Dark gums can appear in anyone, of any age. If you have dark gums, there’s a good chance your child will have them too. That’s because the most common cause of black gums in children is heredity and ethnicity. If they have a lot of melanin in their skin, that melanin could appear in their gums as dark spots.
Unfortunately, ethnicity isn’t the only factor when understanding and diagnosing dark gums in kids. There are a few other reasons why your child might have dark gums — all of which are connected to serious illness. As with adults, improper oral hygiene and severe plaque build-up can cause swollen, discolored gums. Internal bleeding may cause spontaneous darkening of the gums. Necrosis of the gum tissue and HIV can also cause a child’s gums to look dark and discolored.
Sometimes, the death of gum tissue can be attributable to trench mouth (known clinically as ulcerative gingivitis).
This painful swelling of the gums is caused by a surfeit of bacteria in the mouth. “Trench mouth” takes its name from World War I, when soldiers who spent long periods in trenches would develop the condition due to a lack of oral hygiene.
In today’s times (where poor oral hygiene is less common), emotional stress, inadequate nutrition and infections in the mouth and neck can also cause trench mouth. All these factors point to problem in the home and should be managed carefully by professionals.
Symptoms of trench mouth include:
- Ulcers between teeth
- Foul breath
- Bad taste
- Gum inflammation
- Gray film
- Bleeding due to any pressure applied (as in brushing)
While black gums in infants are usually due to genetics, this characteristic can also be caused by teething. As their baby teeth come in, the gums may become a little swollen and discolored.
If, however, this spotting appears to be spreading, internal bleeding should be suspected. Any sudden changes in the coloration of gum tissue in infants and children should be investigated immediately.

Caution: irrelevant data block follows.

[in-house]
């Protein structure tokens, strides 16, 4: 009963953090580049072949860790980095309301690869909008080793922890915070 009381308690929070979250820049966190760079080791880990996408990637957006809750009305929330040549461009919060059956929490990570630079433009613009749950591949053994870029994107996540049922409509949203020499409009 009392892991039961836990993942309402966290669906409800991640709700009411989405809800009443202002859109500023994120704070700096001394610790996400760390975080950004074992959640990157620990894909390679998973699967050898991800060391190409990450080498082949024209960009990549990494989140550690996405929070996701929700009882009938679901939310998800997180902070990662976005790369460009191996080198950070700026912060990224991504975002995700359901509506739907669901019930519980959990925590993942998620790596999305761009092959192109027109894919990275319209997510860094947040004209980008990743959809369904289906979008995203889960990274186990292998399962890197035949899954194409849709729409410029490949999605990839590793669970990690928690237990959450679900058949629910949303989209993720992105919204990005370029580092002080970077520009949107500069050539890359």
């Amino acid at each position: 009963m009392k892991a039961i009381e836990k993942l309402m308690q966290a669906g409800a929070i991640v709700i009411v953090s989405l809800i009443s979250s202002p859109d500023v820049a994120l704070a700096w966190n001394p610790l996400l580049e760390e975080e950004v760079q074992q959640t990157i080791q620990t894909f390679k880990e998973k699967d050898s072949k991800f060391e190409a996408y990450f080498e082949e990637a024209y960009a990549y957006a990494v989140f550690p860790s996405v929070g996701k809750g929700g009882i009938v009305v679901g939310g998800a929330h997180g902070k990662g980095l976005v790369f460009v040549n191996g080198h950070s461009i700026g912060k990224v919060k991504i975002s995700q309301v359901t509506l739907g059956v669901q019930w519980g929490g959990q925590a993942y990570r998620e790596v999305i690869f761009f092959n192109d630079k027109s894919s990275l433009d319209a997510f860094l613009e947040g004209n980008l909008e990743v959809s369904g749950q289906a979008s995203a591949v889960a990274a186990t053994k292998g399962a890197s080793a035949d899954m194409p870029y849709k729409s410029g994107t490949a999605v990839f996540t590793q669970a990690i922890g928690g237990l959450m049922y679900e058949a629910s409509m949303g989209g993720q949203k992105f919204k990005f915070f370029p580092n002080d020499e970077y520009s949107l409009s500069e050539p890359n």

Most cases of dark gums in children are due to a preponderance of melanin in the body. Melanin production is determined by heredity and is the reason for different hair and skin colors. The more melanin you have, the darker your skin, hair, and potentially gums will be.
If you’ve ruled out all the other reasons for dark gums in your child, it may be time to sit down with them and explain how genetics works and why their smile is the way it is. Kids love to question things so, at some point, they’re probably going to ask about the dark spots on their gums. Remind them that it’s completely normal to have black gums, just as it’s completely normal to have dark hair or skin.
As they get older, they’ll either forget their self-consciousness about their gum tissue pigmentation or feel compelled to do something about it. Some adults with dark gums are perfectly happy with them. Others, not so much.
Not so long ago, there were no real options to black gums treatment. Some doctors used knives and lasers to cut away at the gum tissue but the results were painful and temporary. But now, the revolutionary Britegums treatment has changed the game. Britegums is the virtually painless, extremely fast, and 100% safe way to get the pink gums you deserve.
When a patient approached Britegums creator Dr. Robert Stanley about her splotchy gums, he spent months investigating how to remove the pigmentation. He discovered that there wasn’t a viable option for gingival depigmentation on the market yet. That’s when he knew he needed to do something.
Using radio waves and patented brushes, Britegums removes the superficial layer of tissue, taking the melanin responsible for the pigmentation with it.
Contact us to find out more about Britegums.